Everything about Saturday 7th July felt surreal and magical. It was a beautiful London Pride, England had made it through to the semi-finals of the World Cup for the first time in 28 years and London was in the grip of an unprecedented run of good weather.
During the day temperatures had soared to 31 degrees, something that Robert Smith, Cure frontman and ultimate Goth, referenced when he first spoke to the crowd, “I really can’t talk until the sun goes down,” he said. “It’s taking all my energy not to dissolve”.
The atmosphere in Hyde Park was electric, with a mixture of young and old fans equally ready to pay homage to one of the most consistently loved bands of all time.
Opening with full length renditions of ‘Plainsong’ and ‘Pictures of You’, the band then moved through a perfect set list of their biggest hits and rarer fan tracks such as ‘Burn’ from the film soundtrack of The Crow. The Cure took their time with their impressive back catalogue, enjoying the receptive crowd who cheered and sang at the opening chords of every track. It was a truly gratifying experience to see such a legendary act manage the difficult feat of keeping long-time devotees as well as fans of just their hits happy with one set list.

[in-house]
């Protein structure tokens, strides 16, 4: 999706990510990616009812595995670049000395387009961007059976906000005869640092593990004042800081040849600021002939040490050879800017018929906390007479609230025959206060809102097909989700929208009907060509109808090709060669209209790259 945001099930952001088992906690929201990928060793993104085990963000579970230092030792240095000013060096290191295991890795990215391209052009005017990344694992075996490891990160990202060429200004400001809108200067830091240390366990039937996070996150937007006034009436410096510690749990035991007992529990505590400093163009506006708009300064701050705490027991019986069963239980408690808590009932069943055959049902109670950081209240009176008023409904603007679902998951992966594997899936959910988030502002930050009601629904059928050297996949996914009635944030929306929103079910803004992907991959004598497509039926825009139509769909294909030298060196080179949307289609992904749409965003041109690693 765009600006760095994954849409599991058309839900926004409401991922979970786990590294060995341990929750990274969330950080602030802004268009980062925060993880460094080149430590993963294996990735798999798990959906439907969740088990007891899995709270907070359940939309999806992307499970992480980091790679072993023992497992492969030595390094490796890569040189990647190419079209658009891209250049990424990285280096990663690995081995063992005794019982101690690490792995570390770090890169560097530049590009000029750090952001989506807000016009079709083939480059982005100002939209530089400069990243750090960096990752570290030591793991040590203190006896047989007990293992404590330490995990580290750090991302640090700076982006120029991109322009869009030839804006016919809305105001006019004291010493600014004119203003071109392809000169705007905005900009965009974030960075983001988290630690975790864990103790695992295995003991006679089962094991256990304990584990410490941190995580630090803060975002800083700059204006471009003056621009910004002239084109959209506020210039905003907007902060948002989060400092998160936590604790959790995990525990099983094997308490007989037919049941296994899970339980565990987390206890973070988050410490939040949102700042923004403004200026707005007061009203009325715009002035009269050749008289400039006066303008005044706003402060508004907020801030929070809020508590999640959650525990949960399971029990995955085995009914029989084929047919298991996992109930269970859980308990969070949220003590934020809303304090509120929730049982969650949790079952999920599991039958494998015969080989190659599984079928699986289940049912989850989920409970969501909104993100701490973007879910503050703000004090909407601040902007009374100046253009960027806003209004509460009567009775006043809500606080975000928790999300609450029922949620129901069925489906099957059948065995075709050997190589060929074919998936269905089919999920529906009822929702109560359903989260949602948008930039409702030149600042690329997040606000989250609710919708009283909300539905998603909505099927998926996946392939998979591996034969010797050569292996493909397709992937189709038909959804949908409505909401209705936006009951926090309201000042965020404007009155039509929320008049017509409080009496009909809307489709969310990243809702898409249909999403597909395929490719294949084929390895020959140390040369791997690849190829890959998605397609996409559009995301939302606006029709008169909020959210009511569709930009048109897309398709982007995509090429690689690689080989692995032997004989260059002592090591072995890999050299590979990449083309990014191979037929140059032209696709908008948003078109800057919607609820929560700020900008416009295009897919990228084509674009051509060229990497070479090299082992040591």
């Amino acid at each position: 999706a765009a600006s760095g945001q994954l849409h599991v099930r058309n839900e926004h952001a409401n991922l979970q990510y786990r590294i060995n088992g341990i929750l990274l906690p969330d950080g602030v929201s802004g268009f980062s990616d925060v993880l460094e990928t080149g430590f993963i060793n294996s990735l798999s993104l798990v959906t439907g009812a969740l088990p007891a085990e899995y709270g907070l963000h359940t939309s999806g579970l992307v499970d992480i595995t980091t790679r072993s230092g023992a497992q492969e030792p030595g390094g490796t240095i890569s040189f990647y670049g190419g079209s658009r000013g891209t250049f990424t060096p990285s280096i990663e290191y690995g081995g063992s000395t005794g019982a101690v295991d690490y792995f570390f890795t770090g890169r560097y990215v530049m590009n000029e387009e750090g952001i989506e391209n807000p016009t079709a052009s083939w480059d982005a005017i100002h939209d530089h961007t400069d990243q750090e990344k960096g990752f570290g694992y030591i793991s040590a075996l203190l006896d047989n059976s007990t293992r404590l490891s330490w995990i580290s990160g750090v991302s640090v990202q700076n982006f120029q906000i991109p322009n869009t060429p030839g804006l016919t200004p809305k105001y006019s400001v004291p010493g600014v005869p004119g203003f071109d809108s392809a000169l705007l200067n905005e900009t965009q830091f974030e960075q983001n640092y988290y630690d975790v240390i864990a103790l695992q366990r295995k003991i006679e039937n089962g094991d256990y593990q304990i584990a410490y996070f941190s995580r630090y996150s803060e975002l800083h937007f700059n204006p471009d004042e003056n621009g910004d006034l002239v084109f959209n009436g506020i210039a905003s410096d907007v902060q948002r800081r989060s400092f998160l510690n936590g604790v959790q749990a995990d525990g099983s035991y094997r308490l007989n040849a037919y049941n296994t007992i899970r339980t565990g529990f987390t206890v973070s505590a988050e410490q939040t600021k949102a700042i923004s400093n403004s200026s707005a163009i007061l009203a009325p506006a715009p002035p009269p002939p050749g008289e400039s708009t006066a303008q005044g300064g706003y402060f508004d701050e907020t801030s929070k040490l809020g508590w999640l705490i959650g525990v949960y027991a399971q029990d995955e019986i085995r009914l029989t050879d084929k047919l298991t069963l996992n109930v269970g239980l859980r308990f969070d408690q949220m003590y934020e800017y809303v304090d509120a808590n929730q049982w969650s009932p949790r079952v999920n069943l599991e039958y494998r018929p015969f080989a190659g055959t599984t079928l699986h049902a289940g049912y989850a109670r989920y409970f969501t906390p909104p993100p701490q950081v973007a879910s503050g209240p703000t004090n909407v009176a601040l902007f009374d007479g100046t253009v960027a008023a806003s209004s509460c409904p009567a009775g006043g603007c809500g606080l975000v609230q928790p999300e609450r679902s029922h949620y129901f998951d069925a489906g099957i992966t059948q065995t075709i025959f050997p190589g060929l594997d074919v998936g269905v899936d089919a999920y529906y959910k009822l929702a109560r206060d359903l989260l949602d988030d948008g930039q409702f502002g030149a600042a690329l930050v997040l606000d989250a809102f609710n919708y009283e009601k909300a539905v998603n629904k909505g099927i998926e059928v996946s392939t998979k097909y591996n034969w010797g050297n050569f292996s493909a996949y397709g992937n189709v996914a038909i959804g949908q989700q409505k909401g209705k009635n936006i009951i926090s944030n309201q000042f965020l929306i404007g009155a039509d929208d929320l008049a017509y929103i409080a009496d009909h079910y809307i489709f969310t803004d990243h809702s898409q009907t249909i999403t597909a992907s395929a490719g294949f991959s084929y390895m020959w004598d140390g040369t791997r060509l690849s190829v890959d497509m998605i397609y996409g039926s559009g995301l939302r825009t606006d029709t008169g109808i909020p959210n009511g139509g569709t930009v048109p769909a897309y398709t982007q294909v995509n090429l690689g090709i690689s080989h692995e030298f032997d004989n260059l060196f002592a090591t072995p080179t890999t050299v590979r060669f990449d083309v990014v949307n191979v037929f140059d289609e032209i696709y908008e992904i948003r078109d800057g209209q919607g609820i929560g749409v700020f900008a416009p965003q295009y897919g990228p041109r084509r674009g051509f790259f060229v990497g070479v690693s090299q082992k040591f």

As the sun set they began the encore and we realised that there were still so many more of their iconic tracks left for them to treat us to such as, ‘Friday I’m In Love’, ‘Close To Me’, ‘Why Can’t I Be You’ and ‘Boys Don’t Cry’.
The band were celebrating the fact that almost 40 years to the day they had played their first ever show at The Rocket in Crawley, London. They couldn’t believe that 40 years on they were performing to 65 thousand fans.
Finishing the set with 10:15 Saturday Night and Killing An Arab, all that was left was the endlessly modest and endearing Smith to say before leaving the stage, “It’s been a good first four decades, here’s to the next one. See you very soon.” After this performance, soon can’t come quick enough.